I 100% agree that de facto the President, as head of state, is a hereditary (monarchic) position. But de jure it's actually an elected position (along with that of Prime Minister). The elections are held every 5 years within the UAE Supreme Council.
The weird part is that the Supreme Council only has 7 members: the leaders of the 7 constituent Emirates, who are Emirs (hence: "Emirates"). An Emir is a hereditary position and so meets the qualifications for being ruler of a monarchy.
In practice, every election has been unanimous, with the Emir of Abu Dhabi being elected President (and the Emir of Dubai being elected Prime Minister). It's tacitly understood that this will be the case, and it would be a huge scandal (with maybe fatal consequences?) if the vote weren't unanimous.
But on paper, an Emir is a monarch and the President is elected.
The confusion with the UAE monarchs is that they decided to use the title most associated with a republic. But it's just a title, assumed by a monarch, an elected monarch.
Ok, that's totally fair. But I'd argue it's still not the same thing. Once the Vatican sovereign is elected, they hold that position for life (or until they voluntarily choose to relinquish it e.g.: Benedict). But there's no fixed term for the sovereign.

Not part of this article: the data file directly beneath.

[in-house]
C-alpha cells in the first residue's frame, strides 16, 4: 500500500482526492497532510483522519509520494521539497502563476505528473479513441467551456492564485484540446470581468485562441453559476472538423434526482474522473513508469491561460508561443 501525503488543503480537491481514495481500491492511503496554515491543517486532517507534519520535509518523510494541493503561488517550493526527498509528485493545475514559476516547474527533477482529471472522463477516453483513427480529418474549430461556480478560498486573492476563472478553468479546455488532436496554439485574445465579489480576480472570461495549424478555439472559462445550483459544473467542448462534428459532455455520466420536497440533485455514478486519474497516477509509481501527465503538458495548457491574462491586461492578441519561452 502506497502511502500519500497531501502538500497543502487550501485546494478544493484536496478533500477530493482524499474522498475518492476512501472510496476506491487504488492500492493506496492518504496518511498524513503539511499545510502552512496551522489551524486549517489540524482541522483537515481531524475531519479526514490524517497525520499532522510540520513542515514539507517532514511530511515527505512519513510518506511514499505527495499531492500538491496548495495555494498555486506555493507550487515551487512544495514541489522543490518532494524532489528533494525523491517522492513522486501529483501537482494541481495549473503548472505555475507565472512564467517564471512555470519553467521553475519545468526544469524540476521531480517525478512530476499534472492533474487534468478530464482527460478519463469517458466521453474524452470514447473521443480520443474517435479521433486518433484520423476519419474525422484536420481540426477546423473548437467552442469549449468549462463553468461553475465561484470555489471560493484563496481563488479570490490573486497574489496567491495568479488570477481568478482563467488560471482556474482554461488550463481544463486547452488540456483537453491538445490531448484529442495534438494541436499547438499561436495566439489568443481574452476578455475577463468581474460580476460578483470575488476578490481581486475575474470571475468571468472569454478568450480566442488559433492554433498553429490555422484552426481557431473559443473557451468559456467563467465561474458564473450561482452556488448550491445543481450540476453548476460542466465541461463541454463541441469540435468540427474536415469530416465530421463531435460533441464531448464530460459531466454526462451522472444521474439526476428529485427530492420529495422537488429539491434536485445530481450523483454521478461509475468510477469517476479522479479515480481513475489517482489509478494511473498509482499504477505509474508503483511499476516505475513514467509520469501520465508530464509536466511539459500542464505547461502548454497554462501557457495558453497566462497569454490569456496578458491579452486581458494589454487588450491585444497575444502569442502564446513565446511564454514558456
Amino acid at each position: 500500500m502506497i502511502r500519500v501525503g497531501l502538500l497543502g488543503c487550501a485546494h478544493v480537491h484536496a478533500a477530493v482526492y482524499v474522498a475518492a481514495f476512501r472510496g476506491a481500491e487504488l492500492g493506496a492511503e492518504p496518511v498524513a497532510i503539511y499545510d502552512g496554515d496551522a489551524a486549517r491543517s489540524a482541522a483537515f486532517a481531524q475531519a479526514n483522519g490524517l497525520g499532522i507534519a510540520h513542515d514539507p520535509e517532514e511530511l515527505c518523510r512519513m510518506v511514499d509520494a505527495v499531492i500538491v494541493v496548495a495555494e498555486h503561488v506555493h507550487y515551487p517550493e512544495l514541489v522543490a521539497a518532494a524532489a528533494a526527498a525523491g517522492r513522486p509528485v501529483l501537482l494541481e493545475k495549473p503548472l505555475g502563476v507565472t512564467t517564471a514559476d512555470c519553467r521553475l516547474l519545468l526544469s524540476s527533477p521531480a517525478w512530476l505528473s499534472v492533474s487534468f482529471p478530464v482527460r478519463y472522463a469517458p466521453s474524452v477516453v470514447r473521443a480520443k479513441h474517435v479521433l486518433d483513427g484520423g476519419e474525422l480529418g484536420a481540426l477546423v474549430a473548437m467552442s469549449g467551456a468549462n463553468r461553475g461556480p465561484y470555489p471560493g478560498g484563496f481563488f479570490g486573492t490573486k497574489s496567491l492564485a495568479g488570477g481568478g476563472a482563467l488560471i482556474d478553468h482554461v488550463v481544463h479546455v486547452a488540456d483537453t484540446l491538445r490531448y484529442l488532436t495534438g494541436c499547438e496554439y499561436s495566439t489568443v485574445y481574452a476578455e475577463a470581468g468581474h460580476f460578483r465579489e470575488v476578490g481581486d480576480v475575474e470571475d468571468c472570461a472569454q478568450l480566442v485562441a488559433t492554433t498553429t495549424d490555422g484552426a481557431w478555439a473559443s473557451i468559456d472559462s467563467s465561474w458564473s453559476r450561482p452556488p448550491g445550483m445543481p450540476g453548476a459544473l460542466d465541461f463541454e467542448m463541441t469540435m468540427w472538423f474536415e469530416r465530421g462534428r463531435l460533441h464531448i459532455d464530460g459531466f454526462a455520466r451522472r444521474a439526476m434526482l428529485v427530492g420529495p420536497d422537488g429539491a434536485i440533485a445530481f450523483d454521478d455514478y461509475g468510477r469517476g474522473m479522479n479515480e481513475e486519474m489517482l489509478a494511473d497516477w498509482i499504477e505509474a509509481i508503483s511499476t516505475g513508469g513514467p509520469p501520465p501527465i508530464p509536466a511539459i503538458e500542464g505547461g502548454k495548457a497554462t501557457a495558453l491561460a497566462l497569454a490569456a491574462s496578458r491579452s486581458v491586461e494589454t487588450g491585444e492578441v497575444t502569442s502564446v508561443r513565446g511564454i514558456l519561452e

However the term for the UAE Presidency is fixed; at 5 years. Then an election is held and, on paper, someone else is eligible to be voted President.
Again, I'm not arguing that the President isn't de facto a lifetime position, meeting all the requirements of being a monarch. Of course it is. But on paper, it really doesn't feel like one to me.
Otherwise, where would you draw the line between a monarch and just a regular, uh, "non monarch" head of state? If you have a different answer I'm all ears. But if you don't like Emir because it's non-sovereign, then I'm not wild about including the UAE at all.
In practice, the two positions are held by the same person, but they are different offices, and the names of said offices are different.
I mean, it's definitely a subtle distinction, but yeah.
Although the quiz setter Lixyx has another quiz titled Historical Monarchical Titles, where that would seem to fit in perfectly.
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